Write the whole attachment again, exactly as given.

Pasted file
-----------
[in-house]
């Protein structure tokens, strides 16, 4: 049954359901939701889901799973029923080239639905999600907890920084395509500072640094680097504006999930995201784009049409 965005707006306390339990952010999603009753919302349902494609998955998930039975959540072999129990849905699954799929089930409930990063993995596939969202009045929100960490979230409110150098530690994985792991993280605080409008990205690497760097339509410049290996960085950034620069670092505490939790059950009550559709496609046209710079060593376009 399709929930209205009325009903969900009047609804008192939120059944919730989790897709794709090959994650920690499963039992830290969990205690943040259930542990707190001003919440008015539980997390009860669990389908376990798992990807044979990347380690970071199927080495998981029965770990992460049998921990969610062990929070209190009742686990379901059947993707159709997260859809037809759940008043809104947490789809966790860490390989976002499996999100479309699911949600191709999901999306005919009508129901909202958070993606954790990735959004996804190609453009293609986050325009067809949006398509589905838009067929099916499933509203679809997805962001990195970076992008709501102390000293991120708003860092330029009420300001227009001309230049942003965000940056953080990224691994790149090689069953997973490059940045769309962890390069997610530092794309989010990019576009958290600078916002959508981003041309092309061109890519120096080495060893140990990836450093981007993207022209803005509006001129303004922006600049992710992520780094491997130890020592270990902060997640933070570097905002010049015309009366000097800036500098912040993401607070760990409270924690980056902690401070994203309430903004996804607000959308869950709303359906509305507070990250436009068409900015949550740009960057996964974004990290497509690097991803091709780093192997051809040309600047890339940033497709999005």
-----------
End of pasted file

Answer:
[in-house]
């Protein structure tokens, strides 16, 4: 049954359901939701889901799973029923080239639905999600907890920084395509500072640094680097504006999930995201784009049409 965005707006306390339990952010999603009753919302349902494609998955998930039975959540072999129990849905699954799929089930409930990063993995596939969202009045929100960490979230409110150098530690994985792991993280605080409008990205690497760097339509410049290996960085950034620069670092505490939790059950009550559709496609046209710079060593376009 399709929930209205009325009903969900009047609804008192939120059944919730989790897709794709090959994650920690499963039992830290969990205690943040259930542990707190001003919440008015539980997390009860669990389908376990798992990807044979990347380690970071199927080495998981029965770990992460049998921990969610062990929070209190009742686990379901059947993707159709997260859809037809759940008043809104947490789809966790860490390989976002499996999100479309699911949600191709999901999306005919009508129901909202958070993606954790990735959004996804190609453009293609986050325009067809949006398509589905838009067929099916499933509203679809997805962001990195970076992008709501102390000293991120708003860092330029009420300001227009001309230049942003965000940056953080990224691994790149090689069953997973490059940045769309962890390069997610530092794309989010990019576009958290600078916002959508981003041309092309061109890519120096080495060893140990990836450093981007993207022209803005509006001129303004922006600049992710992520780094491997130890020592270990902060997640933070570097905002010049015309009366000097800036500098912040993401607070760990409270924690980056902690401070994203309430903004996804607000959308869950709303359906509305507070990250436009068409900015949550740009960057996964974004990290497509690097991803091709780093192997051809040309600047890339940033497709999005």